Bleak, cold winds to be endured by Caribbean footballers
Among the differing viewpoints surrounding world football is one that the FIFA move to increase the number of countries to qualify for the final stages of the World Cup Tournament should provide greater opportunity for the very small countries – inclusive of the Caribbean. In Brazil in 2014, there were 32 nations drawn up into eight groups of four, a numerical structure which has been in vogue for some considerable time. With the World Cup growing in global significance in each passing episode, it has become inevitable that the lesser developed fotballing countries would campaign to exercise a greater presence in the biggest tournament provided for team sports.
No country outside of South America and Europe has won the World Cup, and as the event gets nearer 100 years of participation both the African and Asiatic countries in particular are configuring to maximize their positions to avail themselves of expanded opportunities. But it is one thing to look at the World Cup stage as a broader one because of a larger number of the starting places and quite another when it is considered that some of the bigger actors will themselves be flexing their muscles more strongly to seize further portions of the spotlight. Thus, Mexico, U.S.A, Costa Rica, Chile and a few others within our hemisphere will obviously be looking to bite off larger chunks of the enlarged cake. The question, then, is how does the Caribbean figure in the scheme of things? And, I dare say, is Dominica conceptualizing to escape the brand of the ridiculous no hopers or evolve into candidates to break, into the sophisticated ranks of sublime innovators looking to lift itself by its bootstraps?
Knowledgeable people have headlined the very provocative saying: "losing is a habit!" When you pose the question about Dominica's prospects for football progress in the meaningful sense they will in the subconscious be prejudiced by the historical knowledge of our succumbing to Mexico at San Antonio, Texas and at Guadalajara by respective scores of 10-nil and 7-nil. That was over twenty years ago. Have we benefitted by the experience, or have we become paralyzed by it? It is difficult to truly say. However, we certainly have not been making a habit of winning, and of late we have suffered adverse results even against regional territories very little known for prowess in football.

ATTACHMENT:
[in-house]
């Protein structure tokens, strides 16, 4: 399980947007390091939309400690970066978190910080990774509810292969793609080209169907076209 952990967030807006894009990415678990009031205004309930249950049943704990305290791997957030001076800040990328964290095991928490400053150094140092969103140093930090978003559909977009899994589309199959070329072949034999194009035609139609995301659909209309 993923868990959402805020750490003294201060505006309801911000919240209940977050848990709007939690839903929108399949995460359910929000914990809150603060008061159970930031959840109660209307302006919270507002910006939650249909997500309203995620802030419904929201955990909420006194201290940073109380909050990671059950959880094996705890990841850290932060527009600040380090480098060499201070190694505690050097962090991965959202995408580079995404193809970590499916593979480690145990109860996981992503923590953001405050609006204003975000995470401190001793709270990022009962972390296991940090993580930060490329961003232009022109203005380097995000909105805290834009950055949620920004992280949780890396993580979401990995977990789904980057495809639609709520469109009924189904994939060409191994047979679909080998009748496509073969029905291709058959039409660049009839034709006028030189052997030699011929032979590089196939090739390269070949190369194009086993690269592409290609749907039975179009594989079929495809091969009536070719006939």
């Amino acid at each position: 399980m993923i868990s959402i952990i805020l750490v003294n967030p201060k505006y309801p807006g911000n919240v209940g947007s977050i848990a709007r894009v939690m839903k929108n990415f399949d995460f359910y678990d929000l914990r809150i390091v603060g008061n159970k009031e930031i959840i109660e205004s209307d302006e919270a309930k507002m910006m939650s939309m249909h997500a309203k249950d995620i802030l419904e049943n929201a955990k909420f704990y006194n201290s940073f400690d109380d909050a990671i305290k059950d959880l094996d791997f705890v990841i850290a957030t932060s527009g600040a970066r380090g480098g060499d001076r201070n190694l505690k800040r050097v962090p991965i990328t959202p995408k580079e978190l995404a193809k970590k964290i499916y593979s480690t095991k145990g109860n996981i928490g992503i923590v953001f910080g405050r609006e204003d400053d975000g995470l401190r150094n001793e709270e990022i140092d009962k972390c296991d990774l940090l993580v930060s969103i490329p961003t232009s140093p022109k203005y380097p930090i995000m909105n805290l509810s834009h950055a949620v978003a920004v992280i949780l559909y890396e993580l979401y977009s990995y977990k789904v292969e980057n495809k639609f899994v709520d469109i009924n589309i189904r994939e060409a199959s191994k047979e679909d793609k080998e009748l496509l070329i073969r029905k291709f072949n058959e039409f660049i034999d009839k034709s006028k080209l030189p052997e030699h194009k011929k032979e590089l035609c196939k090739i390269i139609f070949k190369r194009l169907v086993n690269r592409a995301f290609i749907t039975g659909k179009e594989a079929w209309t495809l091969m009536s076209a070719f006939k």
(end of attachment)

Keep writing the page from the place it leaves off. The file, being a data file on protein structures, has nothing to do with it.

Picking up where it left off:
This latter is unfortunate and hastens the view that we have not come to grips with the exact nature of our football dilemma and, of course, how best to deal with it.
Given an acceptance of changing times, one still cannot easily feel a sense of comfort when we see the grotesque evidence of totally unpopulated spectator stands when league matches are played at the national stadium. People unhesitatingly tell me they cannot justify leaving the comfort of their homes to go to watch what they call "pure nonsense"! Then, the callously unsympathetic are not against telling you they can see the likes of the top European clubs on television without paying a cent! They uncategorically condemn our local league football as scandalously low in standard of performance.
These are people brutal in their frankness. Yet, I turn briefly to another sport for a parallel opinion on a matter very dear to Caribbean hearts. Famed West Indies fast bowler Sir Andy Roberts when asked about one week ago for comment on the somewhat exciting regional 50 overs a-side tournament, he issued the caution that the players looked good playing among themselves. It took very little effort to read between the lines that Sir Andy was fearful those same players who looked good would be exposed in tearful fashion against superior opposition.
Back to football. If our players cannot manage to look good among themselves, how likely are they to measure up against more highly approved opponents? The old saying "there is no substitute for skill" is imperishable. And, believe you me, nothing of quality can emerge in football, wherever you view it, without a minimum level of player and team fitness. Please do not misconstrue the significance of the term "minimum" in the context in which it is now applied. Paradoxically the sense attaches to the term "maximum" as a useful application.
Players, when unfit, lose all their coordination, all skills, all sense of purpose, all composure and ability to be in the right place at the right time. Against tolerably fit opponents they feature as unfortunately misplaced specimens, more likely wishing they would be somewhere else far more comfortable. That's how they struck me during the last few regional encounters at Winsor Park.
Moving the clock fast forward, let us miraculously presume we can transform into a decent modern footballing unit. What would be the prospects facing us down the road? We will have a few players who will be in demand to move to occupy places in metropolitan clubs in USA and Europe. That will be great for those players. However, Dominica will still be behind in its run towards the World Cup! The experiences of Jamaica, Trinidad and other territories who have to rely on their transplanted players provide undiluted data. Jamaica is yet to win a match in the final phases of the World Cup Tournament and Trinidad is yet to score a goal at that level.
Dominicans playing in the metropolitan leagues? Bring it on! But to expand our outlook within a commendable dimension we have to magnify our ambitions more than just merely to a factor of having the odd outstandingly talented individuals. We have to achieve an outstanding talented domestic football league as a whole. The genetic material is there. Always, it is a matter of what we do with it. Inevitably, the "what" does not rely on our making bliss of our ignorance! Ignorance is a bleak, chill wind that never blows any good! Ours is a choice of looking hopefully forward or despondently backwards!